Moving over to 16mm - Need Advice

Luke Hill

New member
Hi all,

I've been a filmmaker my whole life. As a kid I shot on 8mm, then Super 8 and eventually VHS. As an adult I've shot one thing in 16mm, then a lot in mini-DV and for the last few years I've been shooting in HD (well, HDV) often using a 35mm adapter. Anyway, I'm going to be shooting a feature later this year and after considering the Red and many other options, I've decided that I want to shoot on either Super 16 or Ultra 16.

Whilst I'll most likely rent a camera for the shoot (if possible - I live in Austin and haven't found any place that rents them) I would like to go ahead and buy a Super 16 or Ultra 16 camera now to replace the Canon XHA1 I've been using. So... I'm going to sell my HDV Camera as well as my lens adapter and lenses and I figure once all that's gone, I should have about $3,000 to spend.

I need a camera that shoots on Super or Ultra 16mm, preferably with a zoom lens and crystal sync motor that's quiet enough for sync sound work - is this possible with what I have to spend?

I'm familiar with some of the options available, the NPR, H16, etc. I just don't know whether I can reasonably expect to get what I need for around $3000 (or where to look). I just found out about Ultra 16mm - perhaps that would be a more affordable route to take than Super 16?


Any advice would be greatly appreciated.


Cheers,
Luke
http://LukeHill.com
 

Luke Hill

New member
Thanks for the advice - I think I've been, quite literally, learning more about what I need/want each day! I'll definitely contact the people that were mentioned and see where that takes me...

Thanks again for the advice,

Luke
 

Lazlo

New member
I know this is rather late, but I just want to throw out there to others thinking about buying a 16mm camera, that unless you have unlimited funds: Don't. Why? Firstly, film is slowly being phased out, so the demand for renting such a camera (if you wanted to make some of your money back) is going waaay down, and the demand for such cameras as the EX1, HVX200, and RED are waaay up. Secondly, even if it's soley for your personal use, you have to buy film stock, you have to develop it, you have to telecine it, all of which will put you back at least 400-500 dollars on just a short 10-15 minute film every time. Then there's the problem of accessories. Since all film equipment is highly specialized, and in less demand than it's digital counterpart, you can count on spending even more ridiculous sums buying highly necessary items, such as lenses, video assists, follow focus, tripod, magazines... A good film lens is unprecendently good. A set of zeiss primes will set you back about 12,000 dollars. Not that you need to get a set of zeiss primes, but the point is that ANY film lens will be very expensive. Then there's maintenance. These are highly specialized machines that are incredibly intricate and complicated. Now, not that high end digital cameras aren't, but you will find the servicing of these cameras to be both more expensive, and more frequent. The frequency due to the many automated moving parts. There's so much more that can go wrong.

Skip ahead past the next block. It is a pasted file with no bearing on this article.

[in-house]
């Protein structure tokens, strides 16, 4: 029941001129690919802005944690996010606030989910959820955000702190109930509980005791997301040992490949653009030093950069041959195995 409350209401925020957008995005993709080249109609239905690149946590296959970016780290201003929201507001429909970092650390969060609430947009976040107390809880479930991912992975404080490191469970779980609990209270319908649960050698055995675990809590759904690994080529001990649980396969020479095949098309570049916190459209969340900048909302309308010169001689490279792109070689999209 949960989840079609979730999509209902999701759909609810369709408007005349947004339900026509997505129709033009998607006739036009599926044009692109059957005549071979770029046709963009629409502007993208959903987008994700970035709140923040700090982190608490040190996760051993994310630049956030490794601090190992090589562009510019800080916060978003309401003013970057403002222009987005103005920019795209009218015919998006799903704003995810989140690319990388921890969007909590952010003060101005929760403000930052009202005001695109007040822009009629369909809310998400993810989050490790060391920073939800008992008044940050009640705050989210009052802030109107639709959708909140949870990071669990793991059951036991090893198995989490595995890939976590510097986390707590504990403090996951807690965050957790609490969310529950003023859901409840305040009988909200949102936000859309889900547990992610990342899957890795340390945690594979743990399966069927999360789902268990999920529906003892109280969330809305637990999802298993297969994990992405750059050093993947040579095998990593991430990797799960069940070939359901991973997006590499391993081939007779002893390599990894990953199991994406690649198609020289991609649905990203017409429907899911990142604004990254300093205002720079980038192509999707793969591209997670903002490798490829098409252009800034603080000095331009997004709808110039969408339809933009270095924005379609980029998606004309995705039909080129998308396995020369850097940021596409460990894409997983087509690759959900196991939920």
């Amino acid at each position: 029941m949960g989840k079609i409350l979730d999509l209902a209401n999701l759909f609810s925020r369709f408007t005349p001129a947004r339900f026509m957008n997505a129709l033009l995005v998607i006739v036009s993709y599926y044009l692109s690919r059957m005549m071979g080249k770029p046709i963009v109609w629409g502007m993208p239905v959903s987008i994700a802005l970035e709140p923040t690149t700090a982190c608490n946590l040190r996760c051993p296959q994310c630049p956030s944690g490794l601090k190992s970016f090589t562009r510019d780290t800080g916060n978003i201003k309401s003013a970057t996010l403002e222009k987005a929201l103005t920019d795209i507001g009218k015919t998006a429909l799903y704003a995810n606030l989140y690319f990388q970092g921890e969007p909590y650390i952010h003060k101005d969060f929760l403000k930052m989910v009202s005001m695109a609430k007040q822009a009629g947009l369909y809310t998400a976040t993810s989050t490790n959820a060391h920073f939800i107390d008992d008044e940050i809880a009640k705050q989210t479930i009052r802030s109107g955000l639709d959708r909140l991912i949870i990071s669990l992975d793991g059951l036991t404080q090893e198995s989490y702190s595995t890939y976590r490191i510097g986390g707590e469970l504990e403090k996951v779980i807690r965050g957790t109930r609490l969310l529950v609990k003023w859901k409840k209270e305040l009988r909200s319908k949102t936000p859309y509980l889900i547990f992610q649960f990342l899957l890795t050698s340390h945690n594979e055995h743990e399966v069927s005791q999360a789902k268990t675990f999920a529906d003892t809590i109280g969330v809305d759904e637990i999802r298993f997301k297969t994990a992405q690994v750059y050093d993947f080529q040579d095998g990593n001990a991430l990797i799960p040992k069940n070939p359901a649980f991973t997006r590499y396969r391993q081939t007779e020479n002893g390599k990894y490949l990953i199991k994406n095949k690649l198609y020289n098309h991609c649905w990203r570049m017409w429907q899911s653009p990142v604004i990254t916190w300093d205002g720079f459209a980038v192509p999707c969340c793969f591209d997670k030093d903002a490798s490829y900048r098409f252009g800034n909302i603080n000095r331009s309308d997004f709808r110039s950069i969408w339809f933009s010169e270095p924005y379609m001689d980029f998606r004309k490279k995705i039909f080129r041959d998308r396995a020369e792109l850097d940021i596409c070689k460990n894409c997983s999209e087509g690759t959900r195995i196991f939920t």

I recommend renting film equipment.
 

LOQUE9

New member
16mm isn't a great long-term option

16mm isn't a great long-term option

Not sure why you would want to go with 16mm in this day and age. As a cameraman who started with 16mm (more years ago than I want to remember) the difficulties in lighting, consistency of the film stock and overall cost are prohibitive.

If I had the kind of HD equipment as a student that is available today I would have had a greater opportunity to experiment more and hone my craft.

Besides, there are dozens of HD camcorders with interchangeable lenses available, most of them being the same type of cine lenses you'd find on film cameras and with more options.

For a few bucks more, get an XL H1.

Here's some good links to videos on cameras and optics for today's equipment. The Mark Schubin video gives pretty solid reasoning for the HD option.


Take it from me. I'm a guy who LOVED film. Shooting it, editing it, projecting it - but it just doesn't hold a candle to whats available today. Furthermore, when I was 22 I went out and bought an upright moviola and a Convergence video editing system for 3/4". Within a year - when Betacam took over completely, my investment was a waste of money. Food for thought.
 
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Mexguy316

New member
Moving over to 16mm - Need Advice

While there are some aesthetics to film that separate it from the digitized world of HD cams, it suprises me that there are still people out there that choose this format. While I have worked with both Arri and Eclair my experience on the NPR has been everything you're looking for. A quiet motor with lens mounts that allow you to have the versatility of two or three primes while at the same time using a zoom when needed. All in all the Eclair NPR should suffice your needs and you can easily find a rig under 3K, good luck!
 
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